Peace

One of my goals for this year is to spend time focusing on the core Quaker principles of Simplicity, Peace, Integrity, Community and Equality.  That is, I want to spend time contemplating those principles and striving to cultivate them in my life.

I haven’t been very deliberate about that yet so far this year. Lately it seems I haven’t had time to contemplate much more than getting chores done and dealing with all our new goats.

This morning I’m thinking about peace.

Peace, in the Quaker witness, means more than just a commitment to non-violence and an opposition to war (although it does include those things, of course). More than just an absence of war, true peace requires the presence of justice, of equality, of a recognition of our common humanity. It includes a sense of shared community, where all are valued and cared for. It is akin to the Hebrew concept of “shalom,” which means peace but also, more broadly, harmony.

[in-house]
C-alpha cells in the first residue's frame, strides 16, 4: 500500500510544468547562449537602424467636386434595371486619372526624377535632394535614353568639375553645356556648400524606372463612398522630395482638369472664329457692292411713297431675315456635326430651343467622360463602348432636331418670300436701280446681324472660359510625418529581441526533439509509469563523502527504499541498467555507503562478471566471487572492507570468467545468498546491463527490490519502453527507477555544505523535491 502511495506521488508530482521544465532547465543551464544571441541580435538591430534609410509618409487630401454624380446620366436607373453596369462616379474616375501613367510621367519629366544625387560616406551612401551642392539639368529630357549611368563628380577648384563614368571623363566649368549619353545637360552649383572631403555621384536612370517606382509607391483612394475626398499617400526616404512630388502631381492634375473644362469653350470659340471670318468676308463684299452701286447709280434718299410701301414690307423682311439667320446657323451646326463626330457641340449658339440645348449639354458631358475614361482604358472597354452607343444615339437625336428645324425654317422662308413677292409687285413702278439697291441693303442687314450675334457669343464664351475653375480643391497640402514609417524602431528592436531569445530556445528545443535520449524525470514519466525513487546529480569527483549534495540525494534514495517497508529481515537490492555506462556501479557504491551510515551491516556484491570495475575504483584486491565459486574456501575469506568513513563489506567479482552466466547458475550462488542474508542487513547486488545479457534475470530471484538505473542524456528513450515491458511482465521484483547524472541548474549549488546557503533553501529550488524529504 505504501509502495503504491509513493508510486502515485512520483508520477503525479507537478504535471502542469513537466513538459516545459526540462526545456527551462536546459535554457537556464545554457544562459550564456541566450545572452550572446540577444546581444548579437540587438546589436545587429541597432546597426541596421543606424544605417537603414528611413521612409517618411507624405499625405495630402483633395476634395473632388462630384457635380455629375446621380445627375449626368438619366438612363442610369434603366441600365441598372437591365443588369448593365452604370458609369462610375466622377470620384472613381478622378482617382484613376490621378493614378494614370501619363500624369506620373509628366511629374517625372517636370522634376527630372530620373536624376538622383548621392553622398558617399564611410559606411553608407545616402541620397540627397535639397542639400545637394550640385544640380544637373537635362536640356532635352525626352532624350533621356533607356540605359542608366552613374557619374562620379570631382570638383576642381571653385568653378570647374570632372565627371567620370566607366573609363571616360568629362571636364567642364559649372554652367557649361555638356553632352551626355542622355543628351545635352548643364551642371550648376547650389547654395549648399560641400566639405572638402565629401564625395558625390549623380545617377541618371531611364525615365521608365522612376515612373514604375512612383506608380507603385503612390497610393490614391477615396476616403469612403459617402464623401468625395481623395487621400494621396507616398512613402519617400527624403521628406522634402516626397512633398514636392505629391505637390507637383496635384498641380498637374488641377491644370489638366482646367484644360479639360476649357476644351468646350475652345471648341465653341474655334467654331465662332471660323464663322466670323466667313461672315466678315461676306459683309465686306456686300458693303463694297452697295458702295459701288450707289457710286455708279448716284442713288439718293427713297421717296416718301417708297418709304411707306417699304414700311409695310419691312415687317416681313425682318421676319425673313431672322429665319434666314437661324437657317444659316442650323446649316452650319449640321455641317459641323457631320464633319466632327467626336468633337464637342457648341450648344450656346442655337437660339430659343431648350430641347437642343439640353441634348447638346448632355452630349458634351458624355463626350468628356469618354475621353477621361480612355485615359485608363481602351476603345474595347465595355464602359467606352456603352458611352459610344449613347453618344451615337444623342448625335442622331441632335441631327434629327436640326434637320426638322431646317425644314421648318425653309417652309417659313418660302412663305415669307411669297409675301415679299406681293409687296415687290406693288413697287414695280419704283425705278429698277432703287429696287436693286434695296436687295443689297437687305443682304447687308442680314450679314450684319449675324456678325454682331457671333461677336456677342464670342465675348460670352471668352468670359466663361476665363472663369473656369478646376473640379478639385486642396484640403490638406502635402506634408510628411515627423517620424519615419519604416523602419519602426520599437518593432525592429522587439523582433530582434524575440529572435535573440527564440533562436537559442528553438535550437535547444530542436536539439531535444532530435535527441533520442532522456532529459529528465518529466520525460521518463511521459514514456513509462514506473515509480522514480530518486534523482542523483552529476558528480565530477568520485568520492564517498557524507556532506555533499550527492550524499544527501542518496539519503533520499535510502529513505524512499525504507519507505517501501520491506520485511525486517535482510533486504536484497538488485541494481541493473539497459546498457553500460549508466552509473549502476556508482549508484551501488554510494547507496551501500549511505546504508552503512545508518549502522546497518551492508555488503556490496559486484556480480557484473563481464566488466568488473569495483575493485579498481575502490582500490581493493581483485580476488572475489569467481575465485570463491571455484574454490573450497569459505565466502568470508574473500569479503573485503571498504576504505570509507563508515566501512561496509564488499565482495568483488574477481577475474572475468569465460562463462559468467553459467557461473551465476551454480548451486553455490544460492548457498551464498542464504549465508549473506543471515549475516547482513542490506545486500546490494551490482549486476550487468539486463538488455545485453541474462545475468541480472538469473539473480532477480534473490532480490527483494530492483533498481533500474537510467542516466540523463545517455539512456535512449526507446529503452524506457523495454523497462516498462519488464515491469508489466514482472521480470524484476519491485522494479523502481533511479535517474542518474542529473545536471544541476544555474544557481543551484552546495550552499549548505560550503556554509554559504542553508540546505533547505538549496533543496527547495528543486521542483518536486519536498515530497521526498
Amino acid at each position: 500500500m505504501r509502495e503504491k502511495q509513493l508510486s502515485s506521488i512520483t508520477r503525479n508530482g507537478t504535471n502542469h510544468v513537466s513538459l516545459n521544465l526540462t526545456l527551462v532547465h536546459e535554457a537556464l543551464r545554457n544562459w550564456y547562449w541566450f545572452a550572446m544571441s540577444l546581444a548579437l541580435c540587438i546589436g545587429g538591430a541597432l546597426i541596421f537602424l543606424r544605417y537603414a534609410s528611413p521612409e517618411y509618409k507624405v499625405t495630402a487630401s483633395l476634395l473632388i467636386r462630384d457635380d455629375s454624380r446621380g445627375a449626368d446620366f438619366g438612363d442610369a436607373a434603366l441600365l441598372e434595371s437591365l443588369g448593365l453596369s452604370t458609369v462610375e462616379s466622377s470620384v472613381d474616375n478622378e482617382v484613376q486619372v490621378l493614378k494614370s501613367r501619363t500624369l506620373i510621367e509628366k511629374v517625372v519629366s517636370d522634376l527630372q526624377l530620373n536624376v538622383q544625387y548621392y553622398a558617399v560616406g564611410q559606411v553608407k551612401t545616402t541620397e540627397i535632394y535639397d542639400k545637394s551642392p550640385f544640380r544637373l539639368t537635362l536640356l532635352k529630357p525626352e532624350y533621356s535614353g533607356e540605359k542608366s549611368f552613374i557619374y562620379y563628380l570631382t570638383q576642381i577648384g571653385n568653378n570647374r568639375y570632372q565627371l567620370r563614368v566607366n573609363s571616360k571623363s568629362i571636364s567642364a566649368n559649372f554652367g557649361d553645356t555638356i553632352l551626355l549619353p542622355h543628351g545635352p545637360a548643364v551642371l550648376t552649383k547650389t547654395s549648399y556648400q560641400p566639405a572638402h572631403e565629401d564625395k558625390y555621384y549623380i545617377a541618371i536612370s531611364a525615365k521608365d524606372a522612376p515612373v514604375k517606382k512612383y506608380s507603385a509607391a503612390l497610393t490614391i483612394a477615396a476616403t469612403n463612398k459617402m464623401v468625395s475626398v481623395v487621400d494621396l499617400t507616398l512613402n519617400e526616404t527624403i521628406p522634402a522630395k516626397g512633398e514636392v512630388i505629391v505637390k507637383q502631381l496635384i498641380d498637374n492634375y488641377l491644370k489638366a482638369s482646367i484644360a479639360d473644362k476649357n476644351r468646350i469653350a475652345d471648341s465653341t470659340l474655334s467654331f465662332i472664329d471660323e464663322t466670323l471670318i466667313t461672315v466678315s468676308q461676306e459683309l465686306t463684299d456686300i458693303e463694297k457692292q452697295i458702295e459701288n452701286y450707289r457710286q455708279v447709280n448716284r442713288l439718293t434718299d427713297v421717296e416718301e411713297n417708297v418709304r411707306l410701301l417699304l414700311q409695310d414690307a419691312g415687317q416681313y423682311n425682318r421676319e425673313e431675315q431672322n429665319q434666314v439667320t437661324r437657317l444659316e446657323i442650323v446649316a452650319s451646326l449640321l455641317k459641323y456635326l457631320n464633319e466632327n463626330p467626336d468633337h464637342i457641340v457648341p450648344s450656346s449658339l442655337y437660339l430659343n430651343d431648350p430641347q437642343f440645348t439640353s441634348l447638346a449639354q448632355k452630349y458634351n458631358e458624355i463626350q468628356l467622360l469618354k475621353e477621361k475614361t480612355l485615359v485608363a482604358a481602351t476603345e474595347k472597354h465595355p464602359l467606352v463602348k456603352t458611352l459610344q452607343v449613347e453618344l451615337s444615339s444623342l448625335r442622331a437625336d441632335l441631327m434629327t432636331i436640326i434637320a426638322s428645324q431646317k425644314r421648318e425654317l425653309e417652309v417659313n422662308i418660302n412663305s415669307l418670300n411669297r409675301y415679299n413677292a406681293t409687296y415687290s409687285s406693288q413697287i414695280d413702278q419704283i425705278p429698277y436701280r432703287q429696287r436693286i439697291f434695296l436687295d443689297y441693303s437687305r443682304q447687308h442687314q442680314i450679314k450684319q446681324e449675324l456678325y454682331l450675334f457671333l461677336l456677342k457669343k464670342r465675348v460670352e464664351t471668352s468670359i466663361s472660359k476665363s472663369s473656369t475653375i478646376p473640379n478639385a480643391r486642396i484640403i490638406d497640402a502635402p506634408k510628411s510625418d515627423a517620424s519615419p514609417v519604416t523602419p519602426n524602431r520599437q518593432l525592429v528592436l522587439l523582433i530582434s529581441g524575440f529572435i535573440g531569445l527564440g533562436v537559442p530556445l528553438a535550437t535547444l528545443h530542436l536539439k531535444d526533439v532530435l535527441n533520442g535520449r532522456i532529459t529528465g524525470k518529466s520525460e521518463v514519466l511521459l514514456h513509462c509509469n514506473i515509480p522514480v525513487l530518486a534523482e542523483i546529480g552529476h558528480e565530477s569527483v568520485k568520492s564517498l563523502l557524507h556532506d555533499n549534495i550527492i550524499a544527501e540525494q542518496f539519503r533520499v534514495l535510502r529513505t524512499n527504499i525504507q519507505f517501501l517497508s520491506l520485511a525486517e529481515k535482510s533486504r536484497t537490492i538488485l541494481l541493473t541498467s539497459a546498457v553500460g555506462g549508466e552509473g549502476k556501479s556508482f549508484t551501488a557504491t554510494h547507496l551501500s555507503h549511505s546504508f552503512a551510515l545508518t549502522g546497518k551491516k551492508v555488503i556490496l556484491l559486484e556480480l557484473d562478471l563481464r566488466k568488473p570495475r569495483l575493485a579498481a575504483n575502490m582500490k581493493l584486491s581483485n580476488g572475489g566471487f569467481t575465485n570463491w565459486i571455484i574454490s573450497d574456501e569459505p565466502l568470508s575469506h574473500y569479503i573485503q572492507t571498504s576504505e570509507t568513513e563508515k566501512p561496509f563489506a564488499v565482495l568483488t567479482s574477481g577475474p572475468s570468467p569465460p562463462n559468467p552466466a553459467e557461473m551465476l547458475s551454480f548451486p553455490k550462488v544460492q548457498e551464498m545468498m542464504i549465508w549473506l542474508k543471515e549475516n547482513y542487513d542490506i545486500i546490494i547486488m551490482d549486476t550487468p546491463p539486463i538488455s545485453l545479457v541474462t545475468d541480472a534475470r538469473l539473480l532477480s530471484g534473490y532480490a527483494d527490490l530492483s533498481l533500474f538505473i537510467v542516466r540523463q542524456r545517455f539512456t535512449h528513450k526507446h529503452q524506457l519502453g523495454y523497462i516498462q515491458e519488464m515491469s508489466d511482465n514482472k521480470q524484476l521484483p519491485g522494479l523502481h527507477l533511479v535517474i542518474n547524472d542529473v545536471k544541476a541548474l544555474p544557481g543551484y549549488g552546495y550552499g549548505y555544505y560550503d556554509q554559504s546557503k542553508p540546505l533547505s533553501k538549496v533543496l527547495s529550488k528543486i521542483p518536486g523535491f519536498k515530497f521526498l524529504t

It’s not enough just to find a way to separate myself from conflict.  True peace, it seems to me, cannot be achieved in isolation from the other core principles–simplicity, integrity, community and equality.

There is peace that comes from nonviolence.  There is also peace that comes from simplicity and integrity, and peace that comes from community and equality.

I like to imagine a world with all of humanity united in a shared commitment to that kind of peace.

May it be so.

Advertisements

22 comments on “Peace

  1. Joanna says:

    Amen! I think I need to do a little cultivating of peace too. Thanks for the reminder

    Like

    • Bill says:

      It seems to me peace is a tough crop to grow. It’s so much easier to cultivate anger and conflict. But as a wise man wrote, “Peacemakers who sow in peace raise a harvest of righteousness.” 🙂

      Like

  2. avwalters says:

    Bringing intentionality to your daily tasks, especially when you’ve already chosen a simpler life, should go a long way towards peace. Oh, and watching those kids can’t hurt…